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March 23,2022 - April 02,2022



In this two-artist exhibition, Duality, Arnica Acantillado and Dondon Jeresano present their respective conceptions of space, how it shapes behavior and identity, and how it functions in relation to human health and happiness. Those familiar with the works of the artists, who have already collaborated in previous exhibitions, are already aware of their individual pre-occupations. Acantillado focuses on nature and its fierce inhabitants, highlighting our origin and how we have become divorced from our true source while Jeresano, on the other hand, presents crumbling architectural structures as a commentary on the state of humanity.


The duality alluded to in the title is rural vs. urban, nature vs. civilization, organic vs. man-made. The works of Acantillado emplaces human figures in natural settings, situating images of celebration (ballgowns, balloons, tables set with china) not as foreign features but as a way of welcoming back humans into the fold of Mother Nature. Her works, which reveal Edenic beauty, evoke a sense of homecoming. Nature, through the lens of Acantillado, is not dangerous or threatening, as how disaster movies have made us to believe. Our bodies don’t forget our deep connection to light, air, and space, despite how the cities have alienated us nature.


Jeresano’s works have consistently been about the failure of our cities, whose decay is readily apparent in the jumble of shanties, ruins, and destroyed palatial buildings. Through the elements of theater, such as the proscenium and the box office, the artist dramatically reveals the artificialty of our man-made structures (not unlike the cardboard sets found on a stage) and how, compared to the features of the natural environment, are temporary, prone to devastation. Even the proudest of civilizations, such as the Roman Empire, will ultimately end up in ruins. We are simply distracted by the amusements that we have created to momentarily forget that, just like everything in nature, we, too, are mortal.


Duality, expressed through the highly descriptive figurations of Acantillado and Jeresano, underscores that what we perceive as a split in man is simply separation from nature. Despite the tall, shimmering structures we have built as fortress from the rest of creation, we cannot abandon our natural origin. Otherwise, our bodies will remind us the disconnection: the illnesses that plague the flesh and the mind. Acantillado’s paintings state that will always have a place in nature and, like a prodigal son, we will be welcomed to partake its nourishments. The works of Jeresano call us to have a sense of urgency to care for the planet that’s heating up in a pace not seen in history. Nature’s suffering will bring about our own demise.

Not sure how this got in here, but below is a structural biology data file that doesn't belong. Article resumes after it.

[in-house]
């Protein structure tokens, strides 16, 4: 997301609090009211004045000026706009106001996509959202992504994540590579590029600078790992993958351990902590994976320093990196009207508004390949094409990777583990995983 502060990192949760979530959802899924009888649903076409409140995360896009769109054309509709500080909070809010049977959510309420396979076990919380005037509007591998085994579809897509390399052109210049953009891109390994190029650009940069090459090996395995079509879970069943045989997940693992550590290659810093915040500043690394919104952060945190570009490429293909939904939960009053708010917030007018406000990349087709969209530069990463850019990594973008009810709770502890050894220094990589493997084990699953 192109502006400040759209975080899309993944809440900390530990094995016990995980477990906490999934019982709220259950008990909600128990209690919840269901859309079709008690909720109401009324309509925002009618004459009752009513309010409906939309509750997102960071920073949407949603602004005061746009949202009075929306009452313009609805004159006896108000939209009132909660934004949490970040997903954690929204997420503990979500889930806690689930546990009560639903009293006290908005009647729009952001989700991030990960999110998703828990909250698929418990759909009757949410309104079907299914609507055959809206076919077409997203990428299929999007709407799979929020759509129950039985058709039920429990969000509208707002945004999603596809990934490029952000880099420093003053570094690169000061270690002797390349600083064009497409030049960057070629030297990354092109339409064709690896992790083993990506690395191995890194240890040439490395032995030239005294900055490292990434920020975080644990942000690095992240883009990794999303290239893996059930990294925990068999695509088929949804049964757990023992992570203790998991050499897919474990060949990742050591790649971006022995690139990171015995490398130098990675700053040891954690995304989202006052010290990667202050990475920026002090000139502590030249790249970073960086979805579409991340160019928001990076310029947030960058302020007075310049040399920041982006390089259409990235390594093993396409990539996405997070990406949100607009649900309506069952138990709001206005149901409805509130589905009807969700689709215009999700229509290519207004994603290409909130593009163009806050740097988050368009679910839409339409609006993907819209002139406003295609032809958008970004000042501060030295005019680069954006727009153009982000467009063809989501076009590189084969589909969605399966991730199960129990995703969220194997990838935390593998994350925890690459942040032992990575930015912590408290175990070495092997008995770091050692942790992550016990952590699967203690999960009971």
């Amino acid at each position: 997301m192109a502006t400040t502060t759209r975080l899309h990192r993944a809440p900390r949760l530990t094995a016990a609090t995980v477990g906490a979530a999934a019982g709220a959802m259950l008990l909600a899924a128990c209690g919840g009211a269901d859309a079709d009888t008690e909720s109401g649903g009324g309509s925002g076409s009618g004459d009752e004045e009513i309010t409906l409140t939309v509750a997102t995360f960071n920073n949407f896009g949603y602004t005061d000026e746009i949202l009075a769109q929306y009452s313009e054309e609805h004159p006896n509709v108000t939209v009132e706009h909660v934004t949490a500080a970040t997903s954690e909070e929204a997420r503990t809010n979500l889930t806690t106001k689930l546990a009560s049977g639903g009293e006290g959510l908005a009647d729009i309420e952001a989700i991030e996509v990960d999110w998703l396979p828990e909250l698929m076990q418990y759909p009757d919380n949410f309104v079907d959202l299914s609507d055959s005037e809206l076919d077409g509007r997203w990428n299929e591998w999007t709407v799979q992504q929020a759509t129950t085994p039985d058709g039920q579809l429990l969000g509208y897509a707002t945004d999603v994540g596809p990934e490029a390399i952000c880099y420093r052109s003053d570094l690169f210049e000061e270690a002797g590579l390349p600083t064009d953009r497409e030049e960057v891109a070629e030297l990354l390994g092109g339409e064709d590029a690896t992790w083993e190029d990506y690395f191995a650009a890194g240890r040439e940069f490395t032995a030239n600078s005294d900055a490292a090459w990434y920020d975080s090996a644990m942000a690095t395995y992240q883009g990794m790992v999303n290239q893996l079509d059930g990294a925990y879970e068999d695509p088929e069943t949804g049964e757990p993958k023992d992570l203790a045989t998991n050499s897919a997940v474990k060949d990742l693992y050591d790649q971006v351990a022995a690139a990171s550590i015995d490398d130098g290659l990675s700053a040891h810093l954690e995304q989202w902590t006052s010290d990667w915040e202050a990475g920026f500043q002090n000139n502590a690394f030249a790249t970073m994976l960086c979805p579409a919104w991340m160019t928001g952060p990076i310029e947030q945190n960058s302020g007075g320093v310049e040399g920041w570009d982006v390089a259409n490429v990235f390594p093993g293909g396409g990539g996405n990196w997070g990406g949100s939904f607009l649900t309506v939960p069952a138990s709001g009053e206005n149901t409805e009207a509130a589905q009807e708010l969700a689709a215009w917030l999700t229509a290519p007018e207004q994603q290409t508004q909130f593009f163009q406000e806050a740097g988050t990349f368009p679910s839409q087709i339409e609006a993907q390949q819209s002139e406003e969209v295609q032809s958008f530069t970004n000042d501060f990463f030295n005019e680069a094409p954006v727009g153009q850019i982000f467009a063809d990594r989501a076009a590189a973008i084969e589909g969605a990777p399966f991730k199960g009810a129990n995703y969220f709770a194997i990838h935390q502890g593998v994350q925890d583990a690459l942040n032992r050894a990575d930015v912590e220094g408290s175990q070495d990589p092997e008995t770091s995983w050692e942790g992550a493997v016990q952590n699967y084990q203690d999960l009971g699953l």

-Carlomar Arcangel Daoana

Ronald “Dondon” Jeresano

is a Filipino painter hailing from Sorsogon City, Bicol Region. He studied BS Architecture in Polytechnic University, Sta. Mesa, Manila. Jeresano’s body of work always has a distinct flair, its style is always identifiable and simply stands out. He has been known as an artist who rigorously paints in figurative form to convey his thoughts. Since the beginning of his career, his works are either direct or oblique references to his observations and responses to his surroundings and the things that move him.

Lately, he has turned to structures, dwellings, and architectural references to convey complex themes like power structures, physical presences, acts of occupying, trespassing, collapses, interiorities, surfeit, and excesses opposite dispossession. Ronald Jeresano has exhibited in major art galleries in Manila and won several prizes for his works including the Grand Prize in the 2008 Metrobank Art Design Excellence (MADE)

Arnica Acantillado


Born and raised in the Philippines, Arnica Acantillado initially took up Architecture at the Polytechnic University of the Philippines. Lucky to have peers and a firm support system from her family, Acantilado was enticed to work harder to improve her skills which then birthed her into entering art competitions. She was constantly driven by her will to achieve and contribute to the art scene in the Philippines.


Acantilado’s perseverance and diligence in honing her skills forged her to gain recognition for her works and was then awarded in several competitions such as Shell National Student Art Competition, Eyebank Foundation Painting Competition, PLDT-DPC Telephone Directory Cover, Metrobank Art, and Design Excellence to name a few. Currently, Acantilado has been doing exhibitions – both group and solo shows in various galleries in the country.

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